Perhaps as an outdoor writer it is my appointed lot to hear all manner of gripes and opinions on outdoor subjects. We all have the right to express our opinions freely, but in the outdoor world, we can get pretty firm about what we view as the "unsporting practices'' of other hunters.
As if enduring the harangues of anti-hunters is not enough, it is surprising how we snipe at fellow sportsmen for using methods or equipment foreign to our own way of thinking. Every time something new is introduced, some group gets vocal about how "unsporting'' it is.
The latest is the flap about using crossbows. The same rhetoric was used when recurve bows were introduced to the hunting world. The longbow-only crowd was incensed; then when compound bows came along, the opposition was a roar. Always, the argument is the same: it isn't "sporting'' - in their opinion - and it will surely make hunting so easy it will decimate the resource.
Now, I'm not talking about things that are illegal such as poaching deer, shooting hours and so forth. Mostly, I'm referring to things that are accepted in one area and totally disdained in another. For instance, fly-fishermen sometimes denigrate any who fishes with live bait or artificial lures. The wild turkey "expert'' declares from a stage that hunting turkeys with a rifle in the fall should be outlawed.
This one particularly bothers me. He declares that shooting a turkey with a rifle is like shooting fish in a barrel, and so it is unsporting. "Anyone can pick off a turkey at 100 yards with a rifle,'' he declares.
Can they? Ask someone who has actually tried that trick, and you find it isn't so easy after all. Chances are good, he's never tried it. He's just decided that he doesn't like it so it ought to be outlawed.
Many groups or even individuals try to ram through laws on the basis of what is sporting, and there we get into trouble. Vying for laws to make hunting safer is one matter. But attempting to force all other hunters to hunt by our own personal notions of what is sporting is another matter indeed.
In the South, shooting a turkey off the roost is nothing unusual; in the North, it is considered "unsporting.'' I've heard folks pontificate loudly about how terrible it is that in other places black bears are hunted over bait. Yes, a bait pile in Pennsylvania's open woods and fields probably would be unsporting, but in Maine and Canada, for instance, where the forest is as thick as a Brazilian rain forest, there is simply no other way to do it. If you think you can still hunt or drive bears in that particular terrain, it is obvious you have never tried it.
In the South, it is common to drive deer through swamps with dogs; in the North, we would never do that. Some folks believe that hunting gobblers in the spring is so easy they won't dignify the sport by doing it. You'll generally always find out that those making such statements have never tried spring gobbler hunting.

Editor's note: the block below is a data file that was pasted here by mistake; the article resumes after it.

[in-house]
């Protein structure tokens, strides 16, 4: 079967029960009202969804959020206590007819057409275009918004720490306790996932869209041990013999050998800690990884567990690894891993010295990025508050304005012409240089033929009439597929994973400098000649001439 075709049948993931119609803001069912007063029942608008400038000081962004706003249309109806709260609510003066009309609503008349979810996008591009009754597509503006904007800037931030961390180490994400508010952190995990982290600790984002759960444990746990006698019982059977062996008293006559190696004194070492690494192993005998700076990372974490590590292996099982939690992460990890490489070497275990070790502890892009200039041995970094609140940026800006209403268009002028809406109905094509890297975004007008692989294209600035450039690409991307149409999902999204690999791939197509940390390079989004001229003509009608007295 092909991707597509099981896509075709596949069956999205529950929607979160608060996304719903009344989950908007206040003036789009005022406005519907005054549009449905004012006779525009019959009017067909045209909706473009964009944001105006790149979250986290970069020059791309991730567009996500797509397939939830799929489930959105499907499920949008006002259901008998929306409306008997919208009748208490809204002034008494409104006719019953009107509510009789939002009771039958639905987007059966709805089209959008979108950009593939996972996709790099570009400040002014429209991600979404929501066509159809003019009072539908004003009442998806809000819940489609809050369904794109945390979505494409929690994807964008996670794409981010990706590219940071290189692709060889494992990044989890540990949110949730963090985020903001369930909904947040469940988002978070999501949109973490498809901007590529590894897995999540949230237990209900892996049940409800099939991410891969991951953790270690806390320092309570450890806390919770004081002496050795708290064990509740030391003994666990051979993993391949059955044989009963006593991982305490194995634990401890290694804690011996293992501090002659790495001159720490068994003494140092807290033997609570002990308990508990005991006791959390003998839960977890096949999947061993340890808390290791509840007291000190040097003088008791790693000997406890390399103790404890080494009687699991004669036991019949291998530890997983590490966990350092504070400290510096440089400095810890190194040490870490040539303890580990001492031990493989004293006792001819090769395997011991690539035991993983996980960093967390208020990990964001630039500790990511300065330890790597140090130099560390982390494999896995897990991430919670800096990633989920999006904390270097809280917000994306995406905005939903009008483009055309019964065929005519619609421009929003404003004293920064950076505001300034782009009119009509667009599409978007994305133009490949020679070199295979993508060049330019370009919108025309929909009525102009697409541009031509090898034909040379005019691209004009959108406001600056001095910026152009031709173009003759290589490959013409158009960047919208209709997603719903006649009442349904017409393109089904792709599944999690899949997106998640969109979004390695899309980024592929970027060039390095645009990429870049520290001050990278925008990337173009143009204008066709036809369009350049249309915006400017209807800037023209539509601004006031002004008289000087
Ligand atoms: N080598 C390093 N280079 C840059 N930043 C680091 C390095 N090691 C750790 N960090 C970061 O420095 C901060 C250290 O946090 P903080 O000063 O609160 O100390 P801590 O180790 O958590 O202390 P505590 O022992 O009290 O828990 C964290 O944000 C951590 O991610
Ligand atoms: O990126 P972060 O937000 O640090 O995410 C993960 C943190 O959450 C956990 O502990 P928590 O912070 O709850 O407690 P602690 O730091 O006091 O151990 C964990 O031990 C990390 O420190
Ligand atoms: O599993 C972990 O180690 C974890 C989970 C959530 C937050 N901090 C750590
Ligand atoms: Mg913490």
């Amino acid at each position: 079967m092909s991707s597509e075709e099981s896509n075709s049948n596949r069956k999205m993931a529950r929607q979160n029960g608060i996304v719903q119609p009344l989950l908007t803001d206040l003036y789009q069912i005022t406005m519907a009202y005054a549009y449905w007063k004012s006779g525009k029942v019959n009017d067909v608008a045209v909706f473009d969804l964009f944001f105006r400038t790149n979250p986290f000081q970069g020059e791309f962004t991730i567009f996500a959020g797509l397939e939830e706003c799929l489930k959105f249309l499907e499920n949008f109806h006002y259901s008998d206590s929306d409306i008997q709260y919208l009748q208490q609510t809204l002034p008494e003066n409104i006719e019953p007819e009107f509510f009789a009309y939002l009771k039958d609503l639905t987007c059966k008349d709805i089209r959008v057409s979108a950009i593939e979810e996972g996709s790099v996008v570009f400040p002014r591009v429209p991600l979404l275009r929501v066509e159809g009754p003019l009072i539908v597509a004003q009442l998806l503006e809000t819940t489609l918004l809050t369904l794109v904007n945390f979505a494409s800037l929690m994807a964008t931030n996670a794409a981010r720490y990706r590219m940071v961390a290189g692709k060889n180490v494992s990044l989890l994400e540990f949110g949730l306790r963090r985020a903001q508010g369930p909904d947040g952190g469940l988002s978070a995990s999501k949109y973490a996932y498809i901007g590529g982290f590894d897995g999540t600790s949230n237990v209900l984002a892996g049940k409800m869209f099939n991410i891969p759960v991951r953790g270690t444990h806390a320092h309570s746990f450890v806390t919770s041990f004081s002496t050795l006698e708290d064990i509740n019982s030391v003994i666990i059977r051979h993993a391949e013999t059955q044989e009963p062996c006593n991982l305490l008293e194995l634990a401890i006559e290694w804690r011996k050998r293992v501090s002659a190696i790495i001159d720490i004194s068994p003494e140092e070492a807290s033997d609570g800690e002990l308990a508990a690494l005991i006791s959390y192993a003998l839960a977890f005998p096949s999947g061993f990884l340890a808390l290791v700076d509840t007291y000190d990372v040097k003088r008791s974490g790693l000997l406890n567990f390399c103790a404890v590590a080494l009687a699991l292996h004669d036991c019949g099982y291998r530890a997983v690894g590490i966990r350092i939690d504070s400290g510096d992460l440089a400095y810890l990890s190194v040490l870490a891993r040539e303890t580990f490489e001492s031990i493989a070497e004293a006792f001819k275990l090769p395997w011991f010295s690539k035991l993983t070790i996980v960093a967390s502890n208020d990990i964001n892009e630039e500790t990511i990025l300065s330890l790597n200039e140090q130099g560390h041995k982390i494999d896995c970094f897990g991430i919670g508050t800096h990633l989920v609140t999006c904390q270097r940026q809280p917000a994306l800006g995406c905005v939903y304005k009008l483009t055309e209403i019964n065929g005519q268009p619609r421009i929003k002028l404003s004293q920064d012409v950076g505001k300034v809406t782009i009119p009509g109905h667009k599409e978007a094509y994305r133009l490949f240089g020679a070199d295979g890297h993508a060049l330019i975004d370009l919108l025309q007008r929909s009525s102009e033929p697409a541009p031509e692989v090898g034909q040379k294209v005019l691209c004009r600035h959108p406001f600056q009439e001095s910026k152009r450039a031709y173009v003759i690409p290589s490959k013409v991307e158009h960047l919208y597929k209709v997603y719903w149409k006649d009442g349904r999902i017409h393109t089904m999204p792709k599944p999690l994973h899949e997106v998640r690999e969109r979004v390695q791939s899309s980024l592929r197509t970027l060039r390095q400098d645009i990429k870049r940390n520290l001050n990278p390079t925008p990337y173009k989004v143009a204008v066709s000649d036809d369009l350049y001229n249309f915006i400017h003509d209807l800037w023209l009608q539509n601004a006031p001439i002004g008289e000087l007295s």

Generally speaking, our opinions on the matter are shaped by the area of the nation in which we live and the attitudes of those who mentored us in the shooting sports. The great Roger Latham wrote in his book, "The Complete Book of the Wild Turkey,'' that he was taught not to ever shoot a turkey unless it was flying. He couldn't bring himself to shoot at a turkey on the ground even if he had called it in. He'd flush it then shoot as it lifted into the air.
While I never personally hunted with Latham, I did hunt many times with someone who was one of Latham's best friends. The man had absorbed Latham's philosophy, and when spring gobbler hunting was begun in Pennsylvania, he had a rough time acclimating himself to that style of hunting.
For years, it was illegal to hunt turkeys from a blind in our state, but that has been changed. Remember when the "cub law'' was instituted? That was when the silly criteria for deciding what bear actually was a cub couldn't be decided until its teeth were examined after the bear was dead. When that criteria was abolished, the entire hunting world, it seemed, was enraged. It would wipe out the bear population with a few years, sportsmen declared. But the scientific research showed that it would not, and now, there are more black bears in Pennsylvania than at any time in our history.
Everyone had an opinion back in the 1960s when doe hunting was begun. What a howl. "It would kill off the deer herd in a couple years time,'' disgruntled hunters said. But the deer population exploded to such an extent that a few years ago very strict population control measures had to be instituted, and that's the protest now.
Of course, we are all entitled to our own opinions, but we ought to be careful about trying to foist them onto other people. Especially when scientific, biological research shows our opinion is wrong. We don't like to admit that, do we?